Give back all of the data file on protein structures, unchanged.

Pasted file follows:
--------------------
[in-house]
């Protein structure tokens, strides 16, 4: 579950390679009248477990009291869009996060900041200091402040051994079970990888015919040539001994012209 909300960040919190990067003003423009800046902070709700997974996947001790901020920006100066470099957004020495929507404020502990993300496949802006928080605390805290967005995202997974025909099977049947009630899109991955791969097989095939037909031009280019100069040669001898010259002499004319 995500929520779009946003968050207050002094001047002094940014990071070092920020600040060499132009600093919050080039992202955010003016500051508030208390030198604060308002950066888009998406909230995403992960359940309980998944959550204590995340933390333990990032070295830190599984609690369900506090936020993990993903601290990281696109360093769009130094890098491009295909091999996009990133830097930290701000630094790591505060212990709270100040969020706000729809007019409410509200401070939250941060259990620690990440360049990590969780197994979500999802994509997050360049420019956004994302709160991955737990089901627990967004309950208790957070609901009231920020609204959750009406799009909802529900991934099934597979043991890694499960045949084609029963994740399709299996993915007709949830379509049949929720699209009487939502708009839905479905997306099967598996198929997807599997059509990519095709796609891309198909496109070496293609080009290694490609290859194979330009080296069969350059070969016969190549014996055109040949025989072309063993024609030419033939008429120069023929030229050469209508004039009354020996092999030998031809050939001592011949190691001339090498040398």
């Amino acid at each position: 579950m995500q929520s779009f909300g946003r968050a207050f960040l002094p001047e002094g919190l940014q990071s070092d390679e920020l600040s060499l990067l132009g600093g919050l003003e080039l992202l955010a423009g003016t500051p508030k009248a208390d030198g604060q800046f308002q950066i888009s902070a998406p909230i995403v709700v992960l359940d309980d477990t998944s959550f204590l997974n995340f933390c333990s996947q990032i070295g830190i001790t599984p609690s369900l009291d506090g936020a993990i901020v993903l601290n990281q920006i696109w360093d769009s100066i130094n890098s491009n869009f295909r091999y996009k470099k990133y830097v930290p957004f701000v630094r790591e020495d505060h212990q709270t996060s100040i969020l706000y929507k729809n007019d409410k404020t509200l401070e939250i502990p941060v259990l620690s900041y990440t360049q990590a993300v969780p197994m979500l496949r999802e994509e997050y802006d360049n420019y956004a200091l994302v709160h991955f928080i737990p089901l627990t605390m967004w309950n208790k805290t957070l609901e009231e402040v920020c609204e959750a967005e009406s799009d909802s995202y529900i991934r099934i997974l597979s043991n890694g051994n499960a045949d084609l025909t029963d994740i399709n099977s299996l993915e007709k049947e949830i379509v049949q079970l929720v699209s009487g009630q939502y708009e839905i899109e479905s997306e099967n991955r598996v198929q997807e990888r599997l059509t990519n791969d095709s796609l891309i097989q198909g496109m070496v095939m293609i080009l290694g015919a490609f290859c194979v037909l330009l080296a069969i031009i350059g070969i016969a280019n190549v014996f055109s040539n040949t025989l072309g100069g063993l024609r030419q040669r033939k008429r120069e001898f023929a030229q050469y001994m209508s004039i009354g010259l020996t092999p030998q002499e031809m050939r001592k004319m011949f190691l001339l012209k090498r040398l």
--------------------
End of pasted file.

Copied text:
[in-house]
């Protein structure tokens, strides 16, 4: 579950390679009248477990009291869009996060900041200091402040051994079970990888015919040539001994012209 909300960040919190990067003003423009800046902070709700997974996947001790901020920006100066470099957004020495929507404020502990993300496949802006928080605390805290967005995202997974025909099977049947009630899109991955791969097989095939037909031009280019100069040669001898010259002499004319 995500929520779009946003968050207050002094001047002094940014990071070092920020600040060499132009600093919050080039992202955010003016500051508030208390030198604060308002950066888009998406909230995403992960359940309980998944959550204590995340933390333990990032070295830190599984609690369900506090936020993990993903601290990281696109360093769009130094890098491009295909091999996009990133830097930290701000630094790591505060212990709270100040969020706000729809007019409410509200401070939250941060259990620690990440360049990590969780197994979500999802994509997050360049420019956004994302709160991955737990089901627990967004309950208790957070609901009231920020609204959750009406799009909802529900991934099934597979043991890694499960045949084609029963994740399709299996993915007709949830379509049949929720699209009487939502708009839905479905997306099967598996198929997807599997059509990519095709796609891309198909496109070496293609080009290694490609290859194979330009080296069969350059070969016969190549014996055109040949025989072309063993024609030419033939008429120069023929030229050469209508004039009354020996092999030998031809050939001592011949190691001339090498040398």
């Amino acid at each position: 579950m995500q929520s779009f909300g946003r968050a207050f960040l002094p001047e002094g919190l940014q990071s070092d390679e920020l600040s060499l990067l132009g600093g919050l003003e080039l992202l955010a423009g003016t500051p508030k009248a208390d030198g604060q800046f308002q950066i888009s902070a998406p909230i995403v709700v992960l359940d309980d477990t998944s959550f204590l997974n995340f933390c333990s996947q990032i070295g830190i001790t599984p609690s369900l009291d506090g936020a993990i901020v993903l601290n990281q920006i696109w360093d769009s100066i130094n890098s491009n869009f295909r091999y996009k470099k990133y830097v930290p957004f701000v630094r790591e020495d505060h212990q709270t996060s100040i969020l706000y929507k729809n007019d409410k404020t509200l401070e939250i502990p941060v259990l620690s900041y990440t360049q990590a993300v969780p197994m979500l496949r999802e994509e997050y802006d360049n420019y956004a200091l994302v709160h991955f928080i737990p089901l627990t605390m967004w309950n208790k805290t957070l609901e009231e402040v920020c609204e959750a967005e009406s799009d909802s995202y529900i991934r099934i997974l597979s043991n890694g051994n499960a045949d084609l025909t029963d994740i399709n099977s299996l993915e007709k049947e949830i379509v049949q079970l929720v699209s009487g009630q939502y708009e839905i899109e479905s997306e099967n991955r598996v198929q997807e990888r599997l059509t990519n791969d095709s796609l891309i097989q198909g496109m070496v095939m293609i080009l290694g015919a490609f290859c194979v037909l330009l080296a069969i031009i350059g070969i016969a280019n190549v014996f055109s040539n040949t025989l072309g100069g063993l024609r030419q040669r033939k008429r120069e001898f023929a030229q050469y001994m209508s004039i009354g010259l020996t092999p030998q002499e031809m050939r001592k004319m011949f190691l001339l012209k090498r040398l």